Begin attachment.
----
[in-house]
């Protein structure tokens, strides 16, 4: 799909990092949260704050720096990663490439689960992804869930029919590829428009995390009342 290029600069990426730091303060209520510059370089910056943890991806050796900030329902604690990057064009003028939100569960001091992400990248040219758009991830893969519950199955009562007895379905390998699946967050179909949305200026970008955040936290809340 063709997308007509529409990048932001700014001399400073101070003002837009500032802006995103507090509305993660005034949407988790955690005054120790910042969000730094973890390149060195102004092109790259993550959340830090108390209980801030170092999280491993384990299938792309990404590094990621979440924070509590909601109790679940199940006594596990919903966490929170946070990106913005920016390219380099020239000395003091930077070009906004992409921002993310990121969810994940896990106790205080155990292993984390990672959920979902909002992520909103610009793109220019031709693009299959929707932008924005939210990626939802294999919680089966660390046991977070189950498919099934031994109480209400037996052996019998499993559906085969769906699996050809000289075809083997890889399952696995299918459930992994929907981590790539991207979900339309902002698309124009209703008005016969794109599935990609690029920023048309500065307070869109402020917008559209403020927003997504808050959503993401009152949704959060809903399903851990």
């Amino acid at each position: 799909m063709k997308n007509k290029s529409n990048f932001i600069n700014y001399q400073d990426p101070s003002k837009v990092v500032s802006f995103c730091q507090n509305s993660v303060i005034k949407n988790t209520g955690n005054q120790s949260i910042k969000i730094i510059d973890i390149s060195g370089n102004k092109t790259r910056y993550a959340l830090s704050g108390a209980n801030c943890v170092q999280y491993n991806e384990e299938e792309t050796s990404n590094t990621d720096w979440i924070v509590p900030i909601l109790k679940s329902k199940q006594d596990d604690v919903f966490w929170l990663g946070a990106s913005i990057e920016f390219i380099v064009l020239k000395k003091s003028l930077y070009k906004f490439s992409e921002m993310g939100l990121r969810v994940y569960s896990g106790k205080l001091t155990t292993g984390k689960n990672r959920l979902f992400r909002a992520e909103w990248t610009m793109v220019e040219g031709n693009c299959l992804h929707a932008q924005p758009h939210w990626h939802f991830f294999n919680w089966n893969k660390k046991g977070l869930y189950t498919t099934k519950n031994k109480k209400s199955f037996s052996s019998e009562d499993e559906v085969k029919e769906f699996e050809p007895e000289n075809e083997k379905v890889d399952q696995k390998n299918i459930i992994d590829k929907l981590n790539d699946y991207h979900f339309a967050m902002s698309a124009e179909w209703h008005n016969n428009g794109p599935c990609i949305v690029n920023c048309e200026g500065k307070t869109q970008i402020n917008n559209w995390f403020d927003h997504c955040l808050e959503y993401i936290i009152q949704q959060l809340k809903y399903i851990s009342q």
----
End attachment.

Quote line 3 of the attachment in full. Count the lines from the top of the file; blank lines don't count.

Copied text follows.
């Amino acid at each position: 799909m063709k997308n007509k290029s529409n990048f932001i600069n700014y001399q400073d990426p101070s003002k837009v990092v500032s802006f995103c730091q507090n509305s993660v303060i005034k949407n988790t209520g955690n005054q120790s949260i910042k969000i730094i510059d973890i390149s060195g370089n102004k092109t790259r910056y993550a959340l830090s704050g108390a209980n801030c943890v170092q999280y491993n991806e384990e299938e792309t050796s990404n590094t990621d720096w979440i924070v509590p900030i909601l109790k679940s329902k199940q006594d596990d604690v919903f966490w929170l990663g946070a990106s913005i990057e920016f390219i380099v064009l020239k000395k003091s003028l930077y070009k906004f490439s992409e921002m993310g939100l990121r969810v994940y569960s896990g106790k205080l001091t155990t292993g984390k689960n990672r959920l979902f992400r909002a992520e909103w990248t610009m793109v220019e040219g031709n693009c299959l992804h929707a932008q924005p758009h939210w990626h939802f991830f294999n919680w089966n893969k660390k046991g977070l869930y189950t498919t099934k519950n031994k109480k209400s199955f037996s052996s019998e009562d499993e559906v085969k029919e769906f699996e050809p007895e000289n075809e083997k379905v890889d399952q696995k390998n299918i459930i992994d590829k929907l981590n790539d699946y991207h979900f339309a967050m902002s698309a124009e179909w209703h008005n016969n428009g794109p599935c990609i949305v690029n920023c048309e200026g500065k307070t869109q970008i402020n917008n559209w995390f403020d927003h997504c955040l808050e959503y993401i936290i009152q949704q959060l809340k809903y399903i851990s009342q």